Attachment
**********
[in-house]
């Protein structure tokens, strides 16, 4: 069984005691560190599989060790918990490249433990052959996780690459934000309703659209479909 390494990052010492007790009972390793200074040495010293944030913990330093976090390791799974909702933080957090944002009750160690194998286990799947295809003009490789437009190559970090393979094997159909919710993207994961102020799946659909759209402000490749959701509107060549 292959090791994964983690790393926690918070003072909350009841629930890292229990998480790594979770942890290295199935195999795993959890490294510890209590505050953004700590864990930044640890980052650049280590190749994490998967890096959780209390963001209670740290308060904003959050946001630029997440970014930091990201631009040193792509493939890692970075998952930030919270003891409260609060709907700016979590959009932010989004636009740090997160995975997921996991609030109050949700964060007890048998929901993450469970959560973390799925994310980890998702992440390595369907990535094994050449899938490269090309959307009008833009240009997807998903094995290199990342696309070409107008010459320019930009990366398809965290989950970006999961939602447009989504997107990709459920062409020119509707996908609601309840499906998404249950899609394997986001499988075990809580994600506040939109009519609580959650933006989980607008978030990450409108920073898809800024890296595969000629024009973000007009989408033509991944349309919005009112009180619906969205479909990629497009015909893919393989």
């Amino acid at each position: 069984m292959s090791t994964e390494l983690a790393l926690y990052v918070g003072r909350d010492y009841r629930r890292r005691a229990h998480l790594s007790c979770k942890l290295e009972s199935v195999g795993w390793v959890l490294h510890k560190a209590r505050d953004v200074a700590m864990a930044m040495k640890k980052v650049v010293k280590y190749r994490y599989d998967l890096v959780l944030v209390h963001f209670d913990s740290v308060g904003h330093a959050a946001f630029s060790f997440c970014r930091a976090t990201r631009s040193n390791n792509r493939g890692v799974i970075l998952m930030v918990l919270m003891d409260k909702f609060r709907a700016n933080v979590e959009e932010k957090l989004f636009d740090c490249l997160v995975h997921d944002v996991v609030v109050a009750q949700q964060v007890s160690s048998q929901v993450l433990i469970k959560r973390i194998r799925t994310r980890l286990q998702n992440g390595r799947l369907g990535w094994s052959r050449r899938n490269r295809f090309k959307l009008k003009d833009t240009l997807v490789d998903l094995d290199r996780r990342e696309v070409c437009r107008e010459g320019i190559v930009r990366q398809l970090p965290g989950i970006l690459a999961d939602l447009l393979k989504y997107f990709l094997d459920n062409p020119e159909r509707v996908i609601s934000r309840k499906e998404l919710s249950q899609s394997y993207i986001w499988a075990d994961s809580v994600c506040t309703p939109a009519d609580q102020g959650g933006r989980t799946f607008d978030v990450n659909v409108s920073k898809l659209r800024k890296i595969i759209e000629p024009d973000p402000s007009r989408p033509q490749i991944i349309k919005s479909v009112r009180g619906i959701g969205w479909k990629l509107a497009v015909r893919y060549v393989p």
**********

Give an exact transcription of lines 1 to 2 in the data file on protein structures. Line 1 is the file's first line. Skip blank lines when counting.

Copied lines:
[in-house]
């Protein structure tokens, strides 16, 4: 069984005691560190599989060790918990490249433990052959996780690459934000309703659209479909 390494990052010492007790009972390793200074040495010293944030913990330093976090390791799974909702933080957090944002009750160690194998286990799947295809003009490789437009190559970090393979094997159909919710993207994961102020799946659909759209402000490749959701509107060549 292959090791994964983690790393926690918070003072909350009841629930890292229990998480790594979770942890290295199935195999795993959890490294510890209590505050953004700590864990930044640890980052650049280590190749994490998967890096959780209390963001209670740290308060904003959050946001630029997440970014930091990201631009040193792509493939890692970075998952930030919270003891409260609060709907700016979590959009932010989004636009740090997160995975997921996991609030109050949700964060007890048998929901993450469970959560973390799925994310980890998702992440390595369907990535094994050449899938490269090309959307009008833009240009997807998903094995290199990342696309070409107008010459320019930009990366398809965290989950970006999961939602447009989504997107990709459920062409020119509707996908609601309840499906998404249950899609394997986001499988075990809580994600506040939109009519609580959650933006989980607008978030990450409108920073898809800024890296595969000629024009973000007009989408033509991944349309919005009112009180619906969205479909990629497009015909893919393989």